|Institution(en)||University of Texas at Austin|
|Workshop/Tagung||Lecture Series "Language: Documentation and Theory (ELAR / ZAS)"|
The Endangered Languages Archive (ELAR) at the Berlin-Brandenburgische Akademie der Wissenschaften (BBAW) together with the Leibniz-Zentrum Allgemeine Sprachwissenschaft (ZAS) are delighted to announce the launch of a new lecture series. Our aim is to give a forum to linguistic work that advances or is based on the documentation of underdescribed languages, thus not only supporting linguistic research but also honoring the UNESCO International Decade of Indigenous Languages (2022-2032). For inquiries, please contact Mandana Seyfeddinipur (ELAR) email@example.com or Manfred Krifka (ZAS), firstname.lastname@example.org.
Due to Corona measures, participation in the lecture room of ZAS is restricted (please inform Manfred Krifka if you want to join). Participation is possible via Zoom (Meeting-ID 636 0651 0838, Meeting Link https://hu-berlin.zoom.us/j/63606150838).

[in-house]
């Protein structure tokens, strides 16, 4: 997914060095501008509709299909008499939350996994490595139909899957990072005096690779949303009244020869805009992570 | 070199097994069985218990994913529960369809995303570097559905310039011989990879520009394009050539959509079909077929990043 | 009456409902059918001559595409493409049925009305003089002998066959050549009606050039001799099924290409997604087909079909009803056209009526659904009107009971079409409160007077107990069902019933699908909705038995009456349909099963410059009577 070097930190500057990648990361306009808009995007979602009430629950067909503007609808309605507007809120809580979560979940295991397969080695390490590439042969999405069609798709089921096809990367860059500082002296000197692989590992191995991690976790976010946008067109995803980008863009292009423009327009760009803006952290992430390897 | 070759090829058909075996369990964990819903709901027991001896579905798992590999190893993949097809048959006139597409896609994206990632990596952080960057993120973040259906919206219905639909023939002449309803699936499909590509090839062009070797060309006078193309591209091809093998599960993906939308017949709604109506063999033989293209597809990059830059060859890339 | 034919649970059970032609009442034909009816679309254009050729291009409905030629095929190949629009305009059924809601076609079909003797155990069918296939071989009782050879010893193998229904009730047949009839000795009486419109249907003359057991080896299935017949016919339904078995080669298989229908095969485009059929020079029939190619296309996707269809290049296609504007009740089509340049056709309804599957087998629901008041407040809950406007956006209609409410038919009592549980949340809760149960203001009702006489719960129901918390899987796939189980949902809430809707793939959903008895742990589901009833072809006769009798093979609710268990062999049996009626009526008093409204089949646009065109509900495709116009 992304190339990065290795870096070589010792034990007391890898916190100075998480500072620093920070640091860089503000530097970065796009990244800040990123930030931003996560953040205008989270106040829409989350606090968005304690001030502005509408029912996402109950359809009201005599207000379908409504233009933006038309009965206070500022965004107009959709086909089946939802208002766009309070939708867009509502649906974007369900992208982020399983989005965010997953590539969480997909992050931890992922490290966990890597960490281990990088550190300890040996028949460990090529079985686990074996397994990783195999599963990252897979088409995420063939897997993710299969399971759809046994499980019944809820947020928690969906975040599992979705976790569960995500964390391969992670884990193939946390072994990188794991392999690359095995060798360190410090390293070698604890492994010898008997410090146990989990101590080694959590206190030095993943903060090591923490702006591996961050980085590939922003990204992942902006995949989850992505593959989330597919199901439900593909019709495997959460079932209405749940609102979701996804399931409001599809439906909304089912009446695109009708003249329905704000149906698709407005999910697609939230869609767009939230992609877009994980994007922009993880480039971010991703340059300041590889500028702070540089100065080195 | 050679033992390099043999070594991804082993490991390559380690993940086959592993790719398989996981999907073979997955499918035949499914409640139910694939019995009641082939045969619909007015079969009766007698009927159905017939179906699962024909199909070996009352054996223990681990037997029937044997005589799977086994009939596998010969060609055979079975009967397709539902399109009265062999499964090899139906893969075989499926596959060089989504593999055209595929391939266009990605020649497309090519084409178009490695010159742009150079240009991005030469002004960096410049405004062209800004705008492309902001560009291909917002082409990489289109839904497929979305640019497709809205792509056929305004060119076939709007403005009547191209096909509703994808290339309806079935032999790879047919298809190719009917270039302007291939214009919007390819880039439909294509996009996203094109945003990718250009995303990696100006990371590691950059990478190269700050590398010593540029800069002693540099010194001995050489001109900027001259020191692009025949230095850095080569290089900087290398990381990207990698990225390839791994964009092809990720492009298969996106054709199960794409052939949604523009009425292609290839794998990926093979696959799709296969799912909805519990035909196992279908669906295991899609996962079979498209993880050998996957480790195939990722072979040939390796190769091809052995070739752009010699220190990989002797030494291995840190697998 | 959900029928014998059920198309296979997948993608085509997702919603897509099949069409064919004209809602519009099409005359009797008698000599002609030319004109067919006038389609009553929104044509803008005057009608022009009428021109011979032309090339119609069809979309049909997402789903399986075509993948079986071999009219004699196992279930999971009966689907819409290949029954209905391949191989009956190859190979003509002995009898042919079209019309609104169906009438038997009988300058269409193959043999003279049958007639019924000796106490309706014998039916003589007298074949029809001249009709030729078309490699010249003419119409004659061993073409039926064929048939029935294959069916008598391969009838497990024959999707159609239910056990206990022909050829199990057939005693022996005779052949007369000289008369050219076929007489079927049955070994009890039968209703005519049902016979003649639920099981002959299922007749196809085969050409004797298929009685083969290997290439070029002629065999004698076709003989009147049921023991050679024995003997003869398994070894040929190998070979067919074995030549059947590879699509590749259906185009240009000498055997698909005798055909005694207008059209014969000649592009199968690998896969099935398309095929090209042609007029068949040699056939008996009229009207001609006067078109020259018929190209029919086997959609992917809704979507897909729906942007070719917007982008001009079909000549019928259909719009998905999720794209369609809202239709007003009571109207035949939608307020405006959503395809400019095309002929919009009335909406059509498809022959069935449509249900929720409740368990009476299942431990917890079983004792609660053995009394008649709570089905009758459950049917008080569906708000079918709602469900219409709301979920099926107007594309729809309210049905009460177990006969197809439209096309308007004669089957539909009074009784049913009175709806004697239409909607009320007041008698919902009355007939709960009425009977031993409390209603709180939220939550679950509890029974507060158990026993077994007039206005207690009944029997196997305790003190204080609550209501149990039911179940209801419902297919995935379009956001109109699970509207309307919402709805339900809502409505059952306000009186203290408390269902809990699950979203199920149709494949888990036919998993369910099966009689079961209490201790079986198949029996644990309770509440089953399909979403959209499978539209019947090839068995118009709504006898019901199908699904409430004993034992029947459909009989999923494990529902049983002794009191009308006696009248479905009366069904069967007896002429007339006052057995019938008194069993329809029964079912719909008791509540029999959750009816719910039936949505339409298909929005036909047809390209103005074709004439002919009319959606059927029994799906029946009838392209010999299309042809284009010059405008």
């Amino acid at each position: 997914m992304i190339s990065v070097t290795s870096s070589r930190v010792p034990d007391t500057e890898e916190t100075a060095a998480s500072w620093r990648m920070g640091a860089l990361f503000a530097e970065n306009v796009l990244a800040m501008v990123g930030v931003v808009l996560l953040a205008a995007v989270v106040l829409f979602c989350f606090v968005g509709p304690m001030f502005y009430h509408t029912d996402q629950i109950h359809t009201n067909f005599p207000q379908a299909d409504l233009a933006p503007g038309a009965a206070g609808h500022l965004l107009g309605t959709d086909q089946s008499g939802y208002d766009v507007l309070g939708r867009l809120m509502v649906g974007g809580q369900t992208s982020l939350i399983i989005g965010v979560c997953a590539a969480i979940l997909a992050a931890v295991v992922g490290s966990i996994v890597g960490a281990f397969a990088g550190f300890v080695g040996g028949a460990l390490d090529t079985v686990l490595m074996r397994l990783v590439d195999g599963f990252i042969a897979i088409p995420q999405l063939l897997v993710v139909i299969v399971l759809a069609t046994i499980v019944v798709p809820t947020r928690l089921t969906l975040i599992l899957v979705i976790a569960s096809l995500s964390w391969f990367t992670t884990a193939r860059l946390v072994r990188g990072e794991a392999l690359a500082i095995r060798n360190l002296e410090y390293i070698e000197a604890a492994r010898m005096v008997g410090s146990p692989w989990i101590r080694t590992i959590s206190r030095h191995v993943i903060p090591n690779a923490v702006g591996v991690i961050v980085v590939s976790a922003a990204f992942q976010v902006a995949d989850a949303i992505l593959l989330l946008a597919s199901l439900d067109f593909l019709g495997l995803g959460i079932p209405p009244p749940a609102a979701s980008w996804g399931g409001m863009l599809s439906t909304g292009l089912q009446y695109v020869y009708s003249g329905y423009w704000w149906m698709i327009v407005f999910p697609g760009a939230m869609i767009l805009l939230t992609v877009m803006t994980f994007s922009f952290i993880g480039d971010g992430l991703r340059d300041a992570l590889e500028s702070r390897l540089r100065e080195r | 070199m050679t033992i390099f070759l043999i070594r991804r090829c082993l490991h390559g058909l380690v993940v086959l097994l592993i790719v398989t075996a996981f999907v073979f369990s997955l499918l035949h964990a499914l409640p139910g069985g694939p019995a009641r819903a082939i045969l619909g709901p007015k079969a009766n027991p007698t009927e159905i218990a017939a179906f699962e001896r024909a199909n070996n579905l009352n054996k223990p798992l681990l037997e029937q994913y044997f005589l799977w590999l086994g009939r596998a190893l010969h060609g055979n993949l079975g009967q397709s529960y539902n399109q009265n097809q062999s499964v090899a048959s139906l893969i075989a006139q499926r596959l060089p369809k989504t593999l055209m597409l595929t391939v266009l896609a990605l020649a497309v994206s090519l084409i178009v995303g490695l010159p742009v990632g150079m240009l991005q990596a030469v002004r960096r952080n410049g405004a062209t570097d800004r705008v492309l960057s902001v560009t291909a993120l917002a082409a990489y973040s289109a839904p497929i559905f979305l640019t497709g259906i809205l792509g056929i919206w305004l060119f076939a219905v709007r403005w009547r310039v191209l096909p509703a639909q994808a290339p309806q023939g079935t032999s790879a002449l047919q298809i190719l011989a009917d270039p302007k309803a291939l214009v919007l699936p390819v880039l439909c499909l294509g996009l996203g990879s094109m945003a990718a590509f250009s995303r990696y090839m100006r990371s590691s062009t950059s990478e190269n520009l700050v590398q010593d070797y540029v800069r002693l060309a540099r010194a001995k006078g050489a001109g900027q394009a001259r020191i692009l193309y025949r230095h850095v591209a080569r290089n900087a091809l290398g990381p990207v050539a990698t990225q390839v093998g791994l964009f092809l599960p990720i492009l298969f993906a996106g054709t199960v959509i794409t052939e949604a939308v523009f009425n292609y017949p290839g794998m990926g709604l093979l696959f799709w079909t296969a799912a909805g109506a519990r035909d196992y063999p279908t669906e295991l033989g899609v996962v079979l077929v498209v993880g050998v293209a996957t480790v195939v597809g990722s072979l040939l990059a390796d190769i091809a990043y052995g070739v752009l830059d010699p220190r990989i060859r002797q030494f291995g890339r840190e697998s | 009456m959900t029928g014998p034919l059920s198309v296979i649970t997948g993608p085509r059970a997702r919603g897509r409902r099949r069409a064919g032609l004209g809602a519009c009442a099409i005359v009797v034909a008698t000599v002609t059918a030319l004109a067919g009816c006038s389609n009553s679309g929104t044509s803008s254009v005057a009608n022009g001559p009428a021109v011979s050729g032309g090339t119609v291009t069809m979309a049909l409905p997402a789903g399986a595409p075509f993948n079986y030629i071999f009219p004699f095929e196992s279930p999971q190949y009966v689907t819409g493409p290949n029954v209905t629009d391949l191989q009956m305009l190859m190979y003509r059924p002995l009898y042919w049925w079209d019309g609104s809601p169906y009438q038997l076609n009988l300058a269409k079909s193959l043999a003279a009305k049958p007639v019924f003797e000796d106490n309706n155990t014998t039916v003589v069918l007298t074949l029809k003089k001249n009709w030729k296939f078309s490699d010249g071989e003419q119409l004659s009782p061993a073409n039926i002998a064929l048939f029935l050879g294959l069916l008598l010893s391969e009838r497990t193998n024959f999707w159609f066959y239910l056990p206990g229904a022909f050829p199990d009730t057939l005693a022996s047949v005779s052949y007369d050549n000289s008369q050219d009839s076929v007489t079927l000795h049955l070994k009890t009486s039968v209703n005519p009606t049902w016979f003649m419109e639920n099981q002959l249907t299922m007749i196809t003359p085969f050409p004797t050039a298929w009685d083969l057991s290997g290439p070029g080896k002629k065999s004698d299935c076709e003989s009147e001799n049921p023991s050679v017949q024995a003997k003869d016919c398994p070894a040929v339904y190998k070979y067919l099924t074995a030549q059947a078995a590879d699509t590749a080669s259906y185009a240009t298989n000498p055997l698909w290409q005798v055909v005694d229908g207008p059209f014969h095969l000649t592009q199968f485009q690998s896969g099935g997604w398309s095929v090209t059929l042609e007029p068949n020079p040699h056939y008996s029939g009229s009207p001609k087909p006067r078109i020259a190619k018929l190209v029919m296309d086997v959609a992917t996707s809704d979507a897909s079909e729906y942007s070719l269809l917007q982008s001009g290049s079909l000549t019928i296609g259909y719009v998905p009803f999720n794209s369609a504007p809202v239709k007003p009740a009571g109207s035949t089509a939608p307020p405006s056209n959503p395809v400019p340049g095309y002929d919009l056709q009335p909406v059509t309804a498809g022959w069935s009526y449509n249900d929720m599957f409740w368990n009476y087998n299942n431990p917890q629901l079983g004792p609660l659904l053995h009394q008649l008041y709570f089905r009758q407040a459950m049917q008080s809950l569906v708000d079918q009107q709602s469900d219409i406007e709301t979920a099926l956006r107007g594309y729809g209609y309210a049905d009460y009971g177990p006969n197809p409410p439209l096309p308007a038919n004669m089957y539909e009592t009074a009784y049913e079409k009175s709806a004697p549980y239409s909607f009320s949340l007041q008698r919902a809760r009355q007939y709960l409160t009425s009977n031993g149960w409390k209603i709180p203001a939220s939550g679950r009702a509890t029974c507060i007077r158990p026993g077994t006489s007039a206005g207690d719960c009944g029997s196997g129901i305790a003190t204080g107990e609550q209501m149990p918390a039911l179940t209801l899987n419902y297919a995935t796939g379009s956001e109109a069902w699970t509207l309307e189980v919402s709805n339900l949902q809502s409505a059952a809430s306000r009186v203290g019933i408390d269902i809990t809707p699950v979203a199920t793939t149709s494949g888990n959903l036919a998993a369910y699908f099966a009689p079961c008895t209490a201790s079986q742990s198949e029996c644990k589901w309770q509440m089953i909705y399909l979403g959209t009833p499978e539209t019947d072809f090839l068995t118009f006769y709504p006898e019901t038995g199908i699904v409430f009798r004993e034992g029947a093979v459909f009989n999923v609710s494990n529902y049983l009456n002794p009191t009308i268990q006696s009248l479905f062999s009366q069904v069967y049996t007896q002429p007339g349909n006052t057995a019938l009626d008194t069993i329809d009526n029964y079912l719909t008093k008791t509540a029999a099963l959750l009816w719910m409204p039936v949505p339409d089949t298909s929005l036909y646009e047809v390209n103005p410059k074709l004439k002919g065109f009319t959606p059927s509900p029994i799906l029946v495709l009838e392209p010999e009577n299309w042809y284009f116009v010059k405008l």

In this talk, I describe how the documentation of affective stance in Yaminawa has developed from 2013 to the present. The Yaminawa dialect complex extends across western Amazonia from the state of Acre in Brazil, through the regions of Ucayali and Madre de Dios in Peru, to the department of Pando in northern Bolivia. This talk presents data from the Peruvian varieties (Yaminahua, Nahua, and Sharanahua) as spoken in Sepahua, Ucayali region. I treat affective stance as an interactional phenomenon and use the notion of stancetaking (see DuBois 2007, Engelbretson 2007) to analyze the way in which speakers use linguistic form to position themselves in relation to objects in the discourse as well as with their interlocutors. The linguistic features used in affective stance are present at multiple levels of linguistic analysis: morphology, prosody, phonetics, and the structure of the interaction. I also explore the structure of the emotion lexicon in Yaminawa and the cultural attitudes regarding the expression of different affects, with the goal of developing a holistic model for the documentation and description of affective expression. Finally, I discuss how the inventory of affective stancetaking features, most notably affective verbal suffixes, has grown over the years as my linguistic competence has improved and my relationship with Yaminawa speakers has evolved.